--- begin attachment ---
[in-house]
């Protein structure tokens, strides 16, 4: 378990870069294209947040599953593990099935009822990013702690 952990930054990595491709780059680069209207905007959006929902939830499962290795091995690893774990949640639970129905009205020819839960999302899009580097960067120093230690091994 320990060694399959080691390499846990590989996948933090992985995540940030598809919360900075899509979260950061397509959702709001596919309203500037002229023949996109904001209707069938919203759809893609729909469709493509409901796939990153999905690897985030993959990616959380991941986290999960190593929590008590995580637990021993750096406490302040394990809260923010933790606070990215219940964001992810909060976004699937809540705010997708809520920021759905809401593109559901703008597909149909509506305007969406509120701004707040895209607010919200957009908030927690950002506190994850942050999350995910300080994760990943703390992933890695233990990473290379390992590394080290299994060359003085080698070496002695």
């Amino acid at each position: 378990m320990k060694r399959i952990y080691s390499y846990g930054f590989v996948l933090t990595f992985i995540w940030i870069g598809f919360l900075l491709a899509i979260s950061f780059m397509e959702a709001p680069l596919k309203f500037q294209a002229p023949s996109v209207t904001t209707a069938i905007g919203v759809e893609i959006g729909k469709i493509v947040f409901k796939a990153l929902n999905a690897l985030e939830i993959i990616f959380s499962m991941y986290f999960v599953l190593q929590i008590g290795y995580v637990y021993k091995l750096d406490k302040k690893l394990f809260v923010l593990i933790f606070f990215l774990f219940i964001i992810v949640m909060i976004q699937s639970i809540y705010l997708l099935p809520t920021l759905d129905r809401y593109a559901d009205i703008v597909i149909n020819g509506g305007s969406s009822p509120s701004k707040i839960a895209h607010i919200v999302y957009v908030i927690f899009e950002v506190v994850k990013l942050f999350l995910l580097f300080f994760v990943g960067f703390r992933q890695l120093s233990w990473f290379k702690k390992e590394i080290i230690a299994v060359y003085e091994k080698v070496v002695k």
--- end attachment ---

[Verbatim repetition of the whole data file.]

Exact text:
[in-house]
């Protein structure tokens, strides 16, 4: 378990870069294209947040599953593990099935009822990013702690 952990930054990595491709780059680069209207905007959006929902939830499962290795091995690893774990949640639970129905009205020819839960999302899009580097960067120093230690091994 320990060694399959080691390499846990590989996948933090992985995540940030598809919360900075899509979260950061397509959702709001596919309203500037002229023949996109904001209707069938919203759809893609729909469709493509409901796939990153999905690897985030993959990616959380991941986290999960190593929590008590995580637990021993750096406490302040394990809260923010933790606070990215219940964001992810909060976004699937809540705010997708809520920021759905809401593109559901703008597909149909509506305007969406509120701004707040895209607010919200957009908030927690950002506190994850942050999350995910300080994760990943703390992933890695233990990473290379390992590394080290299994060359003085080698070496002695």
């Amino acid at each position: 378990m320990k060694r399959i952990y080691s390499y846990g930054f590989v996948l933090t990595f992985i995540w940030i870069g598809f919360l900075l491709a899509i979260s950061f780059m397509e959702a709001p680069l596919k309203f500037q294209a002229p023949s996109v209207t904001t209707a069938i905007g919203v759809e893609i959006g729909k469709i493509v947040f409901k796939a990153l929902n999905a690897l985030e939830i993959i990616f959380s499962m991941y986290f999960v599953l190593q929590i008590g290795y995580v637990y021993k091995l750096d406490k302040k690893l394990f809260v923010l593990i933790f606070f990215l774990f219940i964001i992810v949640m909060i976004q699937s639970i809540y705010l997708l099935p809520t920021l759905d129905r809401y593109a559901d009205i703008v597909i149909n020819g509506g305007s969406s009822p509120s701004k707040i839960a895209h607010i919200v999302y957009v908030i927690f899009e950002v506190v994850k990013l942050f999350l995910l580097f300080f994760v990943g960067f703390r992933q890695l120093s233990w990473f290379k702690k390992e590394i080290i230690a299994v060359y003085e091994k080698v070496v002695k």